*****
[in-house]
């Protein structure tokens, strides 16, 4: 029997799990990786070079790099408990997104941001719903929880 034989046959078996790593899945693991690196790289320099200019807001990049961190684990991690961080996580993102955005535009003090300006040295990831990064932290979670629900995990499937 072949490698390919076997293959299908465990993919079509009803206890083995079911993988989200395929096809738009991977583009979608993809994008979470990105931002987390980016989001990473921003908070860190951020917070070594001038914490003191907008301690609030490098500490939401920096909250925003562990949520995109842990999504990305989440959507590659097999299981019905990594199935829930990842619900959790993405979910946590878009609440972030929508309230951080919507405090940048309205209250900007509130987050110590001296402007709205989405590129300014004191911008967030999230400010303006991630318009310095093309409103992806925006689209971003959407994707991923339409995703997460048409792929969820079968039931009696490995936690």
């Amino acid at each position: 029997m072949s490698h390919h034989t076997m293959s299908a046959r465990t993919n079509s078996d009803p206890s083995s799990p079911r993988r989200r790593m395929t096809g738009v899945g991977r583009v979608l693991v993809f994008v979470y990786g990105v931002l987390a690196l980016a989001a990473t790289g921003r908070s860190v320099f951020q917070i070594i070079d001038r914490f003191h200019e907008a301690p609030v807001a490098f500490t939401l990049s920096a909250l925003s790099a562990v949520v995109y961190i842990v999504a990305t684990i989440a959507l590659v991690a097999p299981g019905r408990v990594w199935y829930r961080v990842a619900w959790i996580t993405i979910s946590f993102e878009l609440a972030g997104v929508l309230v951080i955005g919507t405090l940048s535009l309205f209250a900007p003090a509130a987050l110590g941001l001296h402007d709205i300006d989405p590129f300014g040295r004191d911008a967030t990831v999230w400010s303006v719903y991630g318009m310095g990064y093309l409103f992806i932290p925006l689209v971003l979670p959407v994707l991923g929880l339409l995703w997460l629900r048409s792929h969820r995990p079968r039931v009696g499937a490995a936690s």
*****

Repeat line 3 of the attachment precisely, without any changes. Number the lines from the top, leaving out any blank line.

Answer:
């Amino acid at each position: 029997m072949s490698h390919h034989t076997m293959s299908a046959r465990t993919n079509s078996d009803p206890s083995s799990p079911r993988r989200r790593m395929t096809g738009v899945g991977r583009v979608l693991v993809f994008v979470y990786g990105v931002l987390a690196l980016a989001a990473t790289g921003r908070s860190v320099f951020q917070i070594i070079d001038r914490f003191h200019e907008a301690p609030v807001a490098f500490t939401l990049s920096a909250l925003s790099a562990v949520v995109y961190i842990v999504a990305t684990i989440a959507l590659v991690a097999p299981g019905r408990v990594w199935y829930r961080v990842a619900w959790i996580t993405i979910s946590f993102e878009l609440a972030g997104v929508l309230v951080i955005g919507t405090l940048s535009l309205f209250a900007p003090a509130a987050l110590g941001l001296h402007d709205i300006d989405p590129f300014g040295r004191d911008a967030t990831v999230w400010s303006v719903y991630g318009m310095g990064y093309l409103f992806i932290p925006l689209v971003l979670p959407v994707l991923g929880l339409l995703w997460l629900r048409s792929h969820r995990p079968r039931v009696g499937a490995a936690s």